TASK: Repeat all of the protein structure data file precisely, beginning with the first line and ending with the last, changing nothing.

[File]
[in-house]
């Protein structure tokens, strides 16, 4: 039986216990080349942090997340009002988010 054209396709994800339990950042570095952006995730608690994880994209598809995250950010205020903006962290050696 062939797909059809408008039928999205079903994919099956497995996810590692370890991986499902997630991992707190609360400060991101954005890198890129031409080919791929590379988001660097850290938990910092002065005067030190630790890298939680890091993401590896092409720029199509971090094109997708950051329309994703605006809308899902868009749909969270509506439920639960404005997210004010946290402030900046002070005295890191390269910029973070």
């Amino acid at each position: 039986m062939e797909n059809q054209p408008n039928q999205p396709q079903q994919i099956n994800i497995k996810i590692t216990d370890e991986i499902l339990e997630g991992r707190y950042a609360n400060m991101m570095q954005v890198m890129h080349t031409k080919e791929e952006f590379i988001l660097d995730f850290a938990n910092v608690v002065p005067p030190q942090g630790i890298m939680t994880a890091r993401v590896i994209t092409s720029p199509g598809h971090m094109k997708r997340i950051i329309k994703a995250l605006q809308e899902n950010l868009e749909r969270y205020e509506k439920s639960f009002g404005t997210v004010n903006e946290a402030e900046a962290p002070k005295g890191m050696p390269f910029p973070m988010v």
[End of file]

[in-house]
């Protein structure tokens, strides 16, 4: 039986216990080349942090997340009002988010 054209396709994800339990950042570095952006995730608690994880994209598809995250950010205020903006962290050696 062939797909059809408008039928999205079903994919099956497995996810590692370890991986499902997630991992707190609360400060991101954005890198890129031409080919791929590379988001660097850290938990910092002065005067030190630790890298939680890091993401590896092409720029199509971090094109997708950051329309994703605006809308899902868009749909969270509506439920639960404005997210004010946290402030900046002070005295890191390269910029973070």
């Amino acid at each position: 039986m062939e797909n059809q054209p408008n039928q999205p396709q079903q994919i099956n994800i497995k996810i590692t216990d370890e991986i499902l339990e997630g991992r707190y950042a609360n400060m991101m570095q954005v890198m890129h080349t031409k080919e791929e952006f590379i988001l660097d995730f850290a938990n910092v608690v002065p005067p030190q942090g630790i890298m939680t994880a890091r993401v590896i994209t092409s720029p199509g598809h971090m094109k997708r997340i950051i329309k994703a995250l605006q809308e899902n950010l868009e749909r969270y205020e509506k439920s639960f009002g404005t997210v004010n903006e946290a402030e900046a962290p002070k005295g890191m050696p390269f910029p973070m988010v």